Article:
This post was authored by Salvatore M. Capizzi, Dunham's Chief Sales & Marketing Officer. If you have questions concerning today's topic, please call us at (858) 964 - 0500. Hold us to higher standards.

The Fable

As a child, one of my favorite bedtime fables was the classic story of “The Tortoise, the Hare, and Sequence Risk,” which I am sure all our parents told us.

The fable starts in the forest, where a 67-year-old tortoise announces to all her forest friends that she will retire. But leaning against a tree, snacking on a carrot, is a hare who quips, “Ha! I am three years old and will retire next year, and I bet you my retirement income will last longer than yours.”

Tired of the hare’s constant bragging, the tortoise took the bet and started down the road of her retirement.  With the S&P 500 at 4,700, the tortoise’s financial advisor, the owl, put her in a diversified portfolio of stocks and bonds.

A year later, when the Hare was ready to retire, the S&P 500 was at 5,875, which netted a nice return for the tortoise starting her golden years.

“Here I come!” The tortoise heard the hare yelling behind her.

But the moment the hare invested in stocks to start his retirement, the New York Giants did not make the NFL playoffs again, which caused the S&P 500 to decline sharply on the news.  The S&P 500 dropped to 4,990 by the end of the year.

The hare, unfortunately, ran into the issue of Sequence Risk, the danger found when taking monthly income from his portfolio while stocks were losing value.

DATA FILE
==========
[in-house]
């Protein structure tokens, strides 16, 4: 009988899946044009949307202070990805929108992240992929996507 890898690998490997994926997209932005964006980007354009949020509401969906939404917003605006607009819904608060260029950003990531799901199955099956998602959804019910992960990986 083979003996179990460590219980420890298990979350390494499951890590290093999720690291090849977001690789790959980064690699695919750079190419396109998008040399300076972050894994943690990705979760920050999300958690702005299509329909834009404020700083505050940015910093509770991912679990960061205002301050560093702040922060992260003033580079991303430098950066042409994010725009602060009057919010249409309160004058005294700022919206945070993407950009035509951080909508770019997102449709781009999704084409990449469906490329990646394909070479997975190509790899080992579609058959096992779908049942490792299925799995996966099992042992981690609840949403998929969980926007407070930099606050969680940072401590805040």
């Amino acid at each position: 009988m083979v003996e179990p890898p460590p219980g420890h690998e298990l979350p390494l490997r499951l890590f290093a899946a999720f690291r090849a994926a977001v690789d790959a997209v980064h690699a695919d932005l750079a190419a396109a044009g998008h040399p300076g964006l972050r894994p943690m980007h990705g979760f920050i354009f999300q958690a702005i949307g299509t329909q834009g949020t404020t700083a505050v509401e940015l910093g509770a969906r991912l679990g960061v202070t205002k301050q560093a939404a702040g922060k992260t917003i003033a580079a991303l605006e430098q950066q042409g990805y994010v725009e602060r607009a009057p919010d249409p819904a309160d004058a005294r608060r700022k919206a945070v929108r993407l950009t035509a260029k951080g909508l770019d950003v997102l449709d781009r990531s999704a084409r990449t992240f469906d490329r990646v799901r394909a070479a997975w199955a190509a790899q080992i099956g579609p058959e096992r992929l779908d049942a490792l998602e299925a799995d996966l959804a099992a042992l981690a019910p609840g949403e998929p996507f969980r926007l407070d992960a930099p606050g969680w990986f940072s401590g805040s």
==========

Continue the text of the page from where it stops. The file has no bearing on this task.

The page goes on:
This damaged the hare’s overall return and challenged his ability to retire comfortably.

Put simply, the hare’s monthly income withdrawals from his account during a declining market were more costly than the same withdrawals the tortoise took during a rising market a year earlier.

The tale of “The Tortoise, the Hare, and Sequence Risk” teaches you and your clients a valuable lesson - the significance of sequence risk.

The hare, greedy at the prospects of the high market, faced the consequences of ill-timed withdrawals during a market downturn.

The moral of this classic Aesop fable is the wisdom of minimizing sequence risk in retirement and not being a New York Giants fan.

I learned only one of the two lessons.

The Importance of Sequence Risk for Retirees

Sequence risk is the order in which investment returns occur.

It is the risk that an investor will experience negative portfolio returns very late in their working lives or early in retirement.

This is important because retirees need more time to compensate for losses compounded by the simultaneous drawdown of monthly retirement income distributions.

The implications of this risk are critical to steering their retiree clients toward a financially secure and sustainable retirement.

The Critical Point to Understand

Sequence risk extends beyond the concept of average returns. For your retiree clients, directing your focus to the timing of these returns is critical in retirement planning.